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Evidence on methylphenidate in children and adolescents with ADHD is in fact of ‘very low quality’
  1. O J Storebø1,2,3,
  2. M Zwi4,
  3. H B Krogh1,2,
  4. C R Moreira-Maia5,
  5. M Holmskov1,2,
  6. D Gillies6,
  7. C Groth7,
  8. E Simonsen1,8,
  9. C Gluud9,10
  1. 1Psychiatric Research Unit, Region Zealand Psychiatry, Slagelse, Denmark
  2. 2Child and Adolescent Psychiatric Department, Region Zealand, Roskilde, Denmark
  3. 3Department of Psychology, Faculty of Health Science, University of Southern Denmark, Denmark
  4. 4Whittington Health, Islington CAMHS, London, UK
  5. 5Federal University of Rio Grande do Sul, Porto Alegre, Brazil
  6. 6Mental Health, Western Sydney Local Health District, Parramatta, Australia
  7. 7Pediatric Department, Herlev University Hospital, Herlev, Denmark
  8. 8Clinical Institute, University of Copenhagen, Copenhagen, Denmark
  9. 9The Copenhagen Trial Unit, Centre for Clinical Intervention Research, Department 7812, Rigshospitalet, Copenhagen University Hospital, Copenhagen, Denmark
  10. 10The Cochrane Hepato-Biliary Group, Copenhagen Trial Unit, Centre for Clinical Intervention Research, Rigshospitalet, Copenhagen University Hospital, Copenhagen, Denmark
  1. Correspondence to O J Storebø, Psychiatric Research Unit, Psychiatric Department, Region Zealand, Fælledvej 6, 4200 Slagelse, Denmark; ojst{at}


Banaschewski and colleagues from the European Attention Deficit Hyperactivity Disorder (ADHD) guideline group make a number of critical comments regarding our systematic review on methylphenidate for children and adolescents with ADHD. In this article, we present our views, showing that our trial selection was not flawed and was undertaken with scientific justification. Similarly, our data collection and interpretation was systematic and correct. We have followed a sound methodology for assessing risk of bias and our conclusions are not misleading. We acknowledge that different researchers might make risk of bias judgments at higher or lower thresholds, but we have been consistent and transparent in applying our pre-defined and per reviewed protocol. Although we made minor errors, we demonstrate that the effects are negligible and not affecting our conclusions. We are happy to correct such errors and to engage in debate on methodological and ethical issues. In terms of clinical implications, we are advocating that clinicians, patients and their relatives should weight carefully risks and benefits of methylphenidate. Clinical experience seems to suggest that there are people who benefit from this medication. Our systematic review does, however, raise questions regarding the overall quality of the methylphenidate trials.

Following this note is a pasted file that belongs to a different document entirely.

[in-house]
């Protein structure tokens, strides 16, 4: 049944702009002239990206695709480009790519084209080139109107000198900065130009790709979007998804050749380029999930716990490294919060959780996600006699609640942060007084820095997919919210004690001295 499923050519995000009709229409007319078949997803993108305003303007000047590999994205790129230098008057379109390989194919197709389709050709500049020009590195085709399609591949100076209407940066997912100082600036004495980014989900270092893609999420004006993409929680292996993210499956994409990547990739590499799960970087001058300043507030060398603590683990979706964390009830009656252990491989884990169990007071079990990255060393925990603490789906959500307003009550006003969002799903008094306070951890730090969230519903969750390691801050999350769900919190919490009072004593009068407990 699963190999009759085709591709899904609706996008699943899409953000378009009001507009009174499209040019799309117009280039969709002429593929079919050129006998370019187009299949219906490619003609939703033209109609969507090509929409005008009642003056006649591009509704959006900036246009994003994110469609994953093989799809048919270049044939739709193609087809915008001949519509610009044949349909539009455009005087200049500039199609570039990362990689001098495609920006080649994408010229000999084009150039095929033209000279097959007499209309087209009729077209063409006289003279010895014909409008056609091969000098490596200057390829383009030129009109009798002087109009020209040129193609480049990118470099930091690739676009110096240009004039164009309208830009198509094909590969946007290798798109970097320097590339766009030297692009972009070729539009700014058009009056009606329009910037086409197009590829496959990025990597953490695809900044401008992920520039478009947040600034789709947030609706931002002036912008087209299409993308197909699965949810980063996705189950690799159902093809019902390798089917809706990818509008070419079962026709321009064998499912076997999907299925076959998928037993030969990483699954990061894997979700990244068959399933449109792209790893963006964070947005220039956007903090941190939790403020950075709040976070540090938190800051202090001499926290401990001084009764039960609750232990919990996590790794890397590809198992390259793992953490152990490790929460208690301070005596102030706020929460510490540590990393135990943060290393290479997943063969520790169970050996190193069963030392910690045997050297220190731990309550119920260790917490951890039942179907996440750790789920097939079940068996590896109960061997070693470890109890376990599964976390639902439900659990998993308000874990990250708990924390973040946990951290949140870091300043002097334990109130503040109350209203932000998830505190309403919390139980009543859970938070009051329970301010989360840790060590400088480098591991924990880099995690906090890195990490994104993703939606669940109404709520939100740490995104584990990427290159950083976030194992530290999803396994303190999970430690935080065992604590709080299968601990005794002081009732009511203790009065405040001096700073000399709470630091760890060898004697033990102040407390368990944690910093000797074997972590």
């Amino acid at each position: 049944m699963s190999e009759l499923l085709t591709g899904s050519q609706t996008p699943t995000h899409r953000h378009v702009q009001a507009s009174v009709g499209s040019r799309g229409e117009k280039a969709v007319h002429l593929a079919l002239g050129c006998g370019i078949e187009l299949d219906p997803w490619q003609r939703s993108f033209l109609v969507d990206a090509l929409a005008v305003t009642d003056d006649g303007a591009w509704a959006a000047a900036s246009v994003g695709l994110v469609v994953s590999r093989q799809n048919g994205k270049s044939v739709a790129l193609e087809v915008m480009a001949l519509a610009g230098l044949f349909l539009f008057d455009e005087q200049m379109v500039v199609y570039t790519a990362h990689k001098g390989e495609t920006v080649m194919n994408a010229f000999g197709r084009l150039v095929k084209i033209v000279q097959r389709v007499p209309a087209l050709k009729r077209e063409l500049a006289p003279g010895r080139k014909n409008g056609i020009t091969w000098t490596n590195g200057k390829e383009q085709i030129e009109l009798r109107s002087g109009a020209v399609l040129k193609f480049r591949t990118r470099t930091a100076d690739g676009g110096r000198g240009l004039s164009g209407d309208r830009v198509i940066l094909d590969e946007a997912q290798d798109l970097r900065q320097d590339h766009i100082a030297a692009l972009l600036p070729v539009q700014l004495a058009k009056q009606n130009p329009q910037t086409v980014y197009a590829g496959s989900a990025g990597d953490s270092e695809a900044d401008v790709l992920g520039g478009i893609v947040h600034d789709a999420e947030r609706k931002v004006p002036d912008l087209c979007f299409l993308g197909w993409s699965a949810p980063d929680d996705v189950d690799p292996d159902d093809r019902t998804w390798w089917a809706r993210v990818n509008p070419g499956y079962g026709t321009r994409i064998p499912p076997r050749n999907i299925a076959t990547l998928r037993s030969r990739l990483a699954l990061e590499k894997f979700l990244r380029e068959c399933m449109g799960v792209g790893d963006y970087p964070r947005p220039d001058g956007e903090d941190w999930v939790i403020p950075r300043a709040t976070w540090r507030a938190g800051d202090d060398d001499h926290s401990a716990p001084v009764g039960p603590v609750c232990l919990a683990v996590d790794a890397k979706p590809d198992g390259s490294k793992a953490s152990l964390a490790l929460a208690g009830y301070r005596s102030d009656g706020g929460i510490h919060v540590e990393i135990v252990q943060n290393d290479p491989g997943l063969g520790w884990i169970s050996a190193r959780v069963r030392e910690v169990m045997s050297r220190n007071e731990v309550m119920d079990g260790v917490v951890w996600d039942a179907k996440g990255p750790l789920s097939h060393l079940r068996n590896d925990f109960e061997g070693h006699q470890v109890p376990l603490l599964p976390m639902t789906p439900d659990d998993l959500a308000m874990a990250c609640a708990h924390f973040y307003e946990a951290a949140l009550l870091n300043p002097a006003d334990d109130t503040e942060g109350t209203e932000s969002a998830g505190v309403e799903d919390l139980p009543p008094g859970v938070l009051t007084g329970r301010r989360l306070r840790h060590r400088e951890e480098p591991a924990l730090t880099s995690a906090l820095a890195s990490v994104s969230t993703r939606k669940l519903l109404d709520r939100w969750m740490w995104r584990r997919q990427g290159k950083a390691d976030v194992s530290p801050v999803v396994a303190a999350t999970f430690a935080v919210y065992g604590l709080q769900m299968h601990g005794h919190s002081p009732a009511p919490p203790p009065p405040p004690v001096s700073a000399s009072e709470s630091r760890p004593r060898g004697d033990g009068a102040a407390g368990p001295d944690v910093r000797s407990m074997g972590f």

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  • Funding CRM-M reports research support from National Counsel of Technological and Scientific Development (CNPq). CG has received funding from the Lundbeck′s Foundation to finish a Ph.D. study—a longitudinal study of children and adolescents with Tourette′s syndrome.

  • Competing interests CRM-M reports personal fees received from Novartis, Libbs, Health Technology Assessment Institute (IATS), Federal University of Rio Grande do Sul, and World Federation of ADHD outside the submitted work.

  • Provenance and peer review Not commissioned; externally peer reviewed.